An action is something that a character or other entity can do. In some cases it checks a skill to check for success, other actions might always succeed, or depend on the environment. An action can take a number of parameters from the invoker. The meaning of the parameters vary depending on the action. An action will usually have some effect, depending on the parameters, the environment, and the invoking character or entity. An action also has prerequisites that need to be present before it can be performed, for example, it might require that the actor has two manipulator arms.

Actions can require different body parts, for example, if a creature has manipulator arms then it can tie knots, and if it has some sensors it can look around. The tying knots action might also require that the character succeeds with a knot skill (or the quality of the knot might depend on the skill).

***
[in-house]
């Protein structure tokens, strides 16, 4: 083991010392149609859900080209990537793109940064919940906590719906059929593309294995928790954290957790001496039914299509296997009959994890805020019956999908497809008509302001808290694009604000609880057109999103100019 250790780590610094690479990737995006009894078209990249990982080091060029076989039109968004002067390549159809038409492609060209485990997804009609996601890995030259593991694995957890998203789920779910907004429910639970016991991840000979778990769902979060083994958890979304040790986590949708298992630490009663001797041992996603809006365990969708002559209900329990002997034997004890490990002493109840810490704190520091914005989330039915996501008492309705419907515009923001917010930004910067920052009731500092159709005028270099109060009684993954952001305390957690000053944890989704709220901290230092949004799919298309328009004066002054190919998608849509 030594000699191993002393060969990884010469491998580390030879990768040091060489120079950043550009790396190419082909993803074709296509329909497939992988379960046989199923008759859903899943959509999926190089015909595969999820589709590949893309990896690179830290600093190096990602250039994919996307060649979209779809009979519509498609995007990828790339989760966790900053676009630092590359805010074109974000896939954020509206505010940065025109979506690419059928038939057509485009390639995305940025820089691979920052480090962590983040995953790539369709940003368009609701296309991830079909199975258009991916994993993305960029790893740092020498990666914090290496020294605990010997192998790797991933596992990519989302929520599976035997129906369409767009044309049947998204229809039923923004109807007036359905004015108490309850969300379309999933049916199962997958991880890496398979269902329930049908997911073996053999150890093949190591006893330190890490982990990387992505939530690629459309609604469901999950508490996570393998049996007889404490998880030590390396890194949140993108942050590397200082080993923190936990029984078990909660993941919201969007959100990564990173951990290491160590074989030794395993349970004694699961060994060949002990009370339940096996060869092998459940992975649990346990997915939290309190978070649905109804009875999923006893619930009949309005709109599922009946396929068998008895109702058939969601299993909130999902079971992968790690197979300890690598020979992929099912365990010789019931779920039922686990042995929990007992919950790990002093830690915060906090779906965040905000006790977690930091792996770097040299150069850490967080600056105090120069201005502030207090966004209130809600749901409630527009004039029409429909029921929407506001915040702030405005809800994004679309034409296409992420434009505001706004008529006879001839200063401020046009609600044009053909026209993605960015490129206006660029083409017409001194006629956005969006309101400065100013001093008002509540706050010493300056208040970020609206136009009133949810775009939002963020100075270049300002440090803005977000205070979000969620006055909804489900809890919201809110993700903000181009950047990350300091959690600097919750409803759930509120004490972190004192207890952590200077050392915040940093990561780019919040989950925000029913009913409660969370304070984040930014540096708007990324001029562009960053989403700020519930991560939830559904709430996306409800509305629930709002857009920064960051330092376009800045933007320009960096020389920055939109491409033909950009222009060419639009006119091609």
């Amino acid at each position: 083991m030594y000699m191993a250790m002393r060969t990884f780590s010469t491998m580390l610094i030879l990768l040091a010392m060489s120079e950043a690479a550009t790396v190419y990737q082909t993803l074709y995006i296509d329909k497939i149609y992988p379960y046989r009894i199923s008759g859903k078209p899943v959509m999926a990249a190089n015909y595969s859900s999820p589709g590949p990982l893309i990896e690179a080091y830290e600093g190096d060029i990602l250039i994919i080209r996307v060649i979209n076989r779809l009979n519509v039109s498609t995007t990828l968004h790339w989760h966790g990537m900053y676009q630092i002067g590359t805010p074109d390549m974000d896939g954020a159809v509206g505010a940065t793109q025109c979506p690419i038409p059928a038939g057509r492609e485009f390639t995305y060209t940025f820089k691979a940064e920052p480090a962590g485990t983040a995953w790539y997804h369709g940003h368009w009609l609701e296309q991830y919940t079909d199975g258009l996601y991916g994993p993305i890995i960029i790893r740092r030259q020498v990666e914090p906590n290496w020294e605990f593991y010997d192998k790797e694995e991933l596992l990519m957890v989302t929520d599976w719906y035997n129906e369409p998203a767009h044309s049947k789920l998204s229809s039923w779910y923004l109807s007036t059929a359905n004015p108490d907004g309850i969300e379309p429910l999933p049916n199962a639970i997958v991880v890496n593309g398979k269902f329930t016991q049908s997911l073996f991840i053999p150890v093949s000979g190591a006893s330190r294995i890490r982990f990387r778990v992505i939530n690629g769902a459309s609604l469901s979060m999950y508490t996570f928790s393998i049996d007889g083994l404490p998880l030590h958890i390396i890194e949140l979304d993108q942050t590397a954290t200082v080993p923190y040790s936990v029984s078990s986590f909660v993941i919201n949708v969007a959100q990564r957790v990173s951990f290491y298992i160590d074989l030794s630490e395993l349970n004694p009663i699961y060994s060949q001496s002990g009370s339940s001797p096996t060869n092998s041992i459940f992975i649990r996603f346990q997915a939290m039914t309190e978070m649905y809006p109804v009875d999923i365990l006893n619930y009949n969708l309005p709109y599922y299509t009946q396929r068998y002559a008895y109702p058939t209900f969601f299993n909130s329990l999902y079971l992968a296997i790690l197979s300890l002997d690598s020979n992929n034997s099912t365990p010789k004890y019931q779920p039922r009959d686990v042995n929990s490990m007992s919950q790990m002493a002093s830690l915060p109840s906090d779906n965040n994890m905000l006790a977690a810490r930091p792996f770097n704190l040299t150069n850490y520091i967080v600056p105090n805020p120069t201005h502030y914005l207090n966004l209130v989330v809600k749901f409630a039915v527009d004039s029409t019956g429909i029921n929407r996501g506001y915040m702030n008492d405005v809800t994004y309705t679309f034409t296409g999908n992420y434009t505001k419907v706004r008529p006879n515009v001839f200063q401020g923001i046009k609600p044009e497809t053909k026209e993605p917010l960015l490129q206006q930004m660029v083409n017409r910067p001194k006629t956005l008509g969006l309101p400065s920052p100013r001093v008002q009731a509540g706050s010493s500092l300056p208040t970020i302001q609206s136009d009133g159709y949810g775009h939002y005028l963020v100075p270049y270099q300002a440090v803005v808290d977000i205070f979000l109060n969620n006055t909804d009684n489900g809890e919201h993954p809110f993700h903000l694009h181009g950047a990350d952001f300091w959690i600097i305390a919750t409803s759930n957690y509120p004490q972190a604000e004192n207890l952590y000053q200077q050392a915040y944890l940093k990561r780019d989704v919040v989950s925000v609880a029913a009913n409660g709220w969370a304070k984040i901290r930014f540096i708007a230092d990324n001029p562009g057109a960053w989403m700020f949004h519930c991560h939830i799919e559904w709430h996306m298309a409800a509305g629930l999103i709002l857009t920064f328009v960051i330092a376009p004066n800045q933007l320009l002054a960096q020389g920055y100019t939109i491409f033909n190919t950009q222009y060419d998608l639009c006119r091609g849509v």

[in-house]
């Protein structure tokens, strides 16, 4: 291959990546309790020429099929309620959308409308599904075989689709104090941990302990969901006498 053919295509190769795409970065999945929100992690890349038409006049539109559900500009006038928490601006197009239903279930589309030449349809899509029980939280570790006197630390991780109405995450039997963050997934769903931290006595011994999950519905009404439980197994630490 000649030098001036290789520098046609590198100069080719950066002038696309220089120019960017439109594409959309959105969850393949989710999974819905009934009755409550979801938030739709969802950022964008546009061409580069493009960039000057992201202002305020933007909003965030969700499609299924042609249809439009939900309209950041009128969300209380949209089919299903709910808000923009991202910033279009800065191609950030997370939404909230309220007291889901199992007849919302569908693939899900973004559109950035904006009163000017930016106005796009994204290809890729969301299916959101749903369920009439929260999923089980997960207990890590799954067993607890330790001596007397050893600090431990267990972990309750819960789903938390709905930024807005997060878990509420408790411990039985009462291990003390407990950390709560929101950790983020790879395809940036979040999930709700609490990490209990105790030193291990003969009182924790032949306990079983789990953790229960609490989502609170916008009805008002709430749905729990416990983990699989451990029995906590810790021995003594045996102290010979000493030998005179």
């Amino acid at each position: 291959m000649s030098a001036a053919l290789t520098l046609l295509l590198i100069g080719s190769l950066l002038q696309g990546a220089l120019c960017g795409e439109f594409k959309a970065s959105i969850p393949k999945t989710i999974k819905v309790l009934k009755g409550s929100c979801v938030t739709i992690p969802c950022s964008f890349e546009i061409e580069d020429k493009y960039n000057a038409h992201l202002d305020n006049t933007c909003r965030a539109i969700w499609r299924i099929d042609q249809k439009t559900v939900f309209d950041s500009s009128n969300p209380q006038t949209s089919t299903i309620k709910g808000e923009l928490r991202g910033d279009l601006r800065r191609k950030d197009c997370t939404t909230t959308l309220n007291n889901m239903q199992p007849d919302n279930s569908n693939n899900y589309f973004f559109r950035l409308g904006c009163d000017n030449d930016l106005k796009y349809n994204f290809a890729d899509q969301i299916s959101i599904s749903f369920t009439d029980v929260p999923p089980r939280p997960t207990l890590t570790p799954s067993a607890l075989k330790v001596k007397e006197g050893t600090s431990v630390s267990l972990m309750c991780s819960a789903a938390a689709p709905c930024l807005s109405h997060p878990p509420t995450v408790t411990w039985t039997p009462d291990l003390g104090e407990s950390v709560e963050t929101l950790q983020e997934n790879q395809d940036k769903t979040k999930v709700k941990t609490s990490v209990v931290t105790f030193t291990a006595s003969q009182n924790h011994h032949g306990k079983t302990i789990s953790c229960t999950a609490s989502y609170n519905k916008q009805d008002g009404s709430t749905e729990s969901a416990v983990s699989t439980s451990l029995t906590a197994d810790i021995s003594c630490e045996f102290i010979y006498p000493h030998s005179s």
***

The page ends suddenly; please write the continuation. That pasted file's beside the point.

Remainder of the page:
Actions can be always available to a character (provided the required conditions are met), or actions can be associated with item types. For example, if you have a bow you can use it to shoot arrows, or if you have a hammer or a suitable stone or other heavy item you can use it with varying success for hammering nails.

The Action Editor allows the user to create new actions and bind them to existing skills and methods provided by various rims. An action might contain a short script specifying what happens when it is executed.

The item editor allow actions to be tied to specific item types, (TODO: or categories of items? perhaps that should be done in the Action Editor after all.). The items that can be used to perform an action can also be viewed and changed from the Action Editor.

Skill Editor